Veterans Health Administration
Daily Plan Keeps VA Patients in the Loop
Let’s Talk — The Daily Plan is essentially a road map that lets patients see what’s going to happen to them on a particular day of their hospitalization.
The 55-year-old Veteran was distraught, as anyone would be, upon hearing his diagnosis was cancer.
“We started telling him what medications he’d need, what tests we’d be ordering, what side effects the medications might have, things like that,” said Doreen Albee, a nurse manager at the Department of Veterans Affairs Western New York Healthcare System in Buffalo.
“It was difficult for him to deal with the diagnosis much less absorb all the new information he was being told hour by hour…it was simply too much. He was ready to leave the hospital without getting his diagnostic tests or treatment.
The Daily Plan enhances and promotes communication with our patients. Involving patients and families in the health care experience can serve as a safeguard, preventing unintended mistakes.
— Beth King, VA nurse
“But before he left,” Albee continued, “our nurse approached him with a copy of The Daily Plan. It was two pages of information specific to him. It listed all of his medications as well as the tests he was scheduled for the next day. He asked to keep it so he could look at it later. We told him, ‘Of course you can keep it! The Daily Plan is yours!’
“He was able to gain a good understanding of what was going to happen to him by talking with his nurse and reading his Daily Plan,” Albee said.
The patient’s fear began to fade, as did his sense of being overwhelmed. Feeling somewhat more in control of his situation, he decided to stay at the hospital and participate in his treatment.
“The Daily Plan is essentially a road map that lets patients see, in black and white, what’s going to happen to them on a particular day of their hospitalization,” explained Beth King, a program manager at VA’s National Center for Patient Safety in Ann Arbor, Mich. “The plan includes items such as scheduled procedures, medications, laboratory tests, any allergies the patient may have, and even diet.”
She added: “The Daily Plan increases patient safety by engaging patients, as well as their families. It encourages them to better understand their care. We want the patient to ask questions if something seems different than planned.”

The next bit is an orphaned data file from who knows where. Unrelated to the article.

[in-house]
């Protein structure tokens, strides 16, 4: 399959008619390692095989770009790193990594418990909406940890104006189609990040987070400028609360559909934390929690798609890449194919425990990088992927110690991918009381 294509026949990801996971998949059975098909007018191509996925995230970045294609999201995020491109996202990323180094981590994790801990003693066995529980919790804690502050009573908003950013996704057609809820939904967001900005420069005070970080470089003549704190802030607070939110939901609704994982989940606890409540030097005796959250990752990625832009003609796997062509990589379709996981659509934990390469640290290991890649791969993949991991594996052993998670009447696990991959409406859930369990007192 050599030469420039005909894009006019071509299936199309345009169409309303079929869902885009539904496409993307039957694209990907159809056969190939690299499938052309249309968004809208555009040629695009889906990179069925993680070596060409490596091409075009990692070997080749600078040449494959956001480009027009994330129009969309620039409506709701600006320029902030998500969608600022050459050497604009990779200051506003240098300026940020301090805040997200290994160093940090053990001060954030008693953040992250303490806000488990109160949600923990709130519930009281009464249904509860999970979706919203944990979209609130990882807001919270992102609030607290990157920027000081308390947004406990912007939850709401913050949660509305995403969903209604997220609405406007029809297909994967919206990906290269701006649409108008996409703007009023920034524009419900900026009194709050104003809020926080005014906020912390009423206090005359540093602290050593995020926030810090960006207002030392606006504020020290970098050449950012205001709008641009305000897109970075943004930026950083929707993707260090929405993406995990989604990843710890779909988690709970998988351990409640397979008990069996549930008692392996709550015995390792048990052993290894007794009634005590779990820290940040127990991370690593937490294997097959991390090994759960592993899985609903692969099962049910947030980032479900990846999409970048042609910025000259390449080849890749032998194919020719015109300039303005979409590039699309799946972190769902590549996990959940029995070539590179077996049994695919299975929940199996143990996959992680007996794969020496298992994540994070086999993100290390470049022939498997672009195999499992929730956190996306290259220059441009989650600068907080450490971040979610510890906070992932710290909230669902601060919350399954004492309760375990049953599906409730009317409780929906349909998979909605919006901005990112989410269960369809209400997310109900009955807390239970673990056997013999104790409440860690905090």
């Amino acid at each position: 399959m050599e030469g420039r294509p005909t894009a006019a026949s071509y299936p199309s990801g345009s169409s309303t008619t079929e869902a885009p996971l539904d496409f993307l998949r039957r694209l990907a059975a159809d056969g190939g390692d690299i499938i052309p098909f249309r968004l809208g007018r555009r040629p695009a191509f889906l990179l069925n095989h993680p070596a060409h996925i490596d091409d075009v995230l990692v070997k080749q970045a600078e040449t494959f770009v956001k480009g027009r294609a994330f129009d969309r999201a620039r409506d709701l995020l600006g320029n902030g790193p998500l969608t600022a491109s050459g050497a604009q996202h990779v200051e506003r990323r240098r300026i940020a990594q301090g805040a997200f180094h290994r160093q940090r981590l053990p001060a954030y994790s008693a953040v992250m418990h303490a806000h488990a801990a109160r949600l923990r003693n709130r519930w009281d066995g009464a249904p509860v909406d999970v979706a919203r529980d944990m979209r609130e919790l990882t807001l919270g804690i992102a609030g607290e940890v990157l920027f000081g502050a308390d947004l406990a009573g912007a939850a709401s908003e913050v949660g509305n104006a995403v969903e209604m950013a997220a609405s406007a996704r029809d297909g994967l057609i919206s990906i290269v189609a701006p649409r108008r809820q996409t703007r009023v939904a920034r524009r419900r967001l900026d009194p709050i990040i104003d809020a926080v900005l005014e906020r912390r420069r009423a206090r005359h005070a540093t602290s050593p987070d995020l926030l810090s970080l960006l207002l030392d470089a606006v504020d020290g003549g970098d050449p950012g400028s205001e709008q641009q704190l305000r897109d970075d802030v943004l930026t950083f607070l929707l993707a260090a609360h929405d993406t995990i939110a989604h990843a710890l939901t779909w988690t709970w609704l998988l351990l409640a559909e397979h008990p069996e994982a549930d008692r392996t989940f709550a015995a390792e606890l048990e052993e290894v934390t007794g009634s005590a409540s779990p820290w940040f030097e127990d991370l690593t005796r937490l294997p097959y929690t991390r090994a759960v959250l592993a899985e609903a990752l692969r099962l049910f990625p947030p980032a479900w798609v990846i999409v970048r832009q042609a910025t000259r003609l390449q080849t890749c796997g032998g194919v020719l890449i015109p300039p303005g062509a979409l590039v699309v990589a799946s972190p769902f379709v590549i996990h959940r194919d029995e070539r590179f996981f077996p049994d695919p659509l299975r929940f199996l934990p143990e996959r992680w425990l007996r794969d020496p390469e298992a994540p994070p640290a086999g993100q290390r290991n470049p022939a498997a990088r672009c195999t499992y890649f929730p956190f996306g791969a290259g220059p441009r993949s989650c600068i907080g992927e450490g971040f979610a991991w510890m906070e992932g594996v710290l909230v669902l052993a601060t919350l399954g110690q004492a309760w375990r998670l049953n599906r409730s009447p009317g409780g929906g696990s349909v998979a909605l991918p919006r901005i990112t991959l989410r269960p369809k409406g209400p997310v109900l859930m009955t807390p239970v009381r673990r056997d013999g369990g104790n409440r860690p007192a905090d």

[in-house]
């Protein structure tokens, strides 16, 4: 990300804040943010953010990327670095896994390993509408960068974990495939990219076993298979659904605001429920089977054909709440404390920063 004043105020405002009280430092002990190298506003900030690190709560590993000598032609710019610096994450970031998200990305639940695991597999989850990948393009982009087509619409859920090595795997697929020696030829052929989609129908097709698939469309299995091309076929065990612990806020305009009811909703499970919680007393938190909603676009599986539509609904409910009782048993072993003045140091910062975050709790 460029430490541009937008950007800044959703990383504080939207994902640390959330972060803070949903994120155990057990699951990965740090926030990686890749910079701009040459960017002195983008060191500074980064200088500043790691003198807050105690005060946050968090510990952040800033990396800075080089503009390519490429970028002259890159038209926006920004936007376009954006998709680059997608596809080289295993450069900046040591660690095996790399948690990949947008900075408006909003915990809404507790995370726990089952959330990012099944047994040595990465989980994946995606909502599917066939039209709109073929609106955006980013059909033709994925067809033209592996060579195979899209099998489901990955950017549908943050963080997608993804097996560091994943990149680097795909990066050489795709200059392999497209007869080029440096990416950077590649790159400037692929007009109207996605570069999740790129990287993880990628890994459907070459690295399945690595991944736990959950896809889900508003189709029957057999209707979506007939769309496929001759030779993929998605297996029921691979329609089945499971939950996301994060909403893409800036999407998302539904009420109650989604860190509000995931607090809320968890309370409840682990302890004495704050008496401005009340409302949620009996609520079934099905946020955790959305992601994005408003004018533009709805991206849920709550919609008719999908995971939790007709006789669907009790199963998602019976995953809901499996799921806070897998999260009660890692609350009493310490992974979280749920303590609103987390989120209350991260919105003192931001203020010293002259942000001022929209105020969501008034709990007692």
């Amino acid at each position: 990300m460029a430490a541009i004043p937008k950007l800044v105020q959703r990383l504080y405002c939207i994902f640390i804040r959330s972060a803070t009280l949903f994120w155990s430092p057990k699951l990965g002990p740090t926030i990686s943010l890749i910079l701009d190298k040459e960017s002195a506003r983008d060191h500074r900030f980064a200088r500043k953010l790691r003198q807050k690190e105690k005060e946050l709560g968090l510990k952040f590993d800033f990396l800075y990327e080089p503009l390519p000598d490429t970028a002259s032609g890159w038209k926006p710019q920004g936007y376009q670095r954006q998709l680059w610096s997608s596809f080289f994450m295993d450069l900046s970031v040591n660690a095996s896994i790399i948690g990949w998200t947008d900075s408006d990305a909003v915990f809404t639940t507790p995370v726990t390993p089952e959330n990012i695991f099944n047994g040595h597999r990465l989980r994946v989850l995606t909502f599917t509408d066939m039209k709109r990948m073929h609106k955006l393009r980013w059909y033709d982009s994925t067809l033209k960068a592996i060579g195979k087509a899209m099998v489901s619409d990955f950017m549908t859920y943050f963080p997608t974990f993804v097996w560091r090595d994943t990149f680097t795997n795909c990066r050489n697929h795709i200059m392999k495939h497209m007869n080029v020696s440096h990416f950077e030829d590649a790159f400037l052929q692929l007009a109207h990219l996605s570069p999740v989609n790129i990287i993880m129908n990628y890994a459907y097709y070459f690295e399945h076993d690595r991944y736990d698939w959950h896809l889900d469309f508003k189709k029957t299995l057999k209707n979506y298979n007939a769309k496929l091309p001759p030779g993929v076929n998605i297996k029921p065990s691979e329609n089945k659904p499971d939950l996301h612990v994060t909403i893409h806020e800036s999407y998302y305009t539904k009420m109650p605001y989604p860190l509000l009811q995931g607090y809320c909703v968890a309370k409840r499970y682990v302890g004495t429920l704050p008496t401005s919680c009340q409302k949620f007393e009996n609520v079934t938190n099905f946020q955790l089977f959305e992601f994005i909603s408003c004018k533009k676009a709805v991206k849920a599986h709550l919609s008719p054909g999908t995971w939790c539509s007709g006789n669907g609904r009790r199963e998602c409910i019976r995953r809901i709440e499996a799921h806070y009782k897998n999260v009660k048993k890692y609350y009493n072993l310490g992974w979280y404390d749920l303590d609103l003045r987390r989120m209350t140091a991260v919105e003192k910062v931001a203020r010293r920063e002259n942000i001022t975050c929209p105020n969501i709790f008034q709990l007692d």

VA pilot tested its Daily Plan at five VA medical centers in the fall of 2007 and winter of 2008. During this initial pilot testing, VA carefully measured patient reaction to the Daily Plan. About 70 percent of them felt good about it. They reported that having a written plan made it easier for them to ask questions, and provided them with information that helped improve their care.
“We feel the Daily Plan enables patients to become members of their health care team and be actively involved in their care,” said Cheryl Mitchell, a nurse coordinator with VA’s National Center for Patient Safety. “At VA, we feel patient involvement is imperative.”
Mitchell, who in helping implement Phase Two of the Daily Plan pilot testing, said errors can be prevented when nurses and patients review the Daily Plan together.
In one instance, for example, a patient was allergic to an antibiotic, but noticed this information wasn’t mentioned on his Daily Plan. He alerted his nurse, the matter was looked into, and the patient’s electronic medical record was promptly updated.
Beth King said preventing this kind of avoidable error “is exactly what the Daily Plan is designed to do.”
King said VA continues to make a number of improvements to the Daily Plan, based on feedback from both Veterans and nurses. These improvements include eliminating complex medical terminology, reducing the number of abbreviations, and using larger print.
As of August 2011, 53 VA hospitals are involved in Phase Two testing of the Daily Plan, and are continually providing valuable insights on how the plan can be fine-tuned even more.
“Our data from Phase Two testing is still preliminary,” King said. “But we’re confident that future data will be positive and support further deployment of The Daily Plan.”
National Center for Patient Safety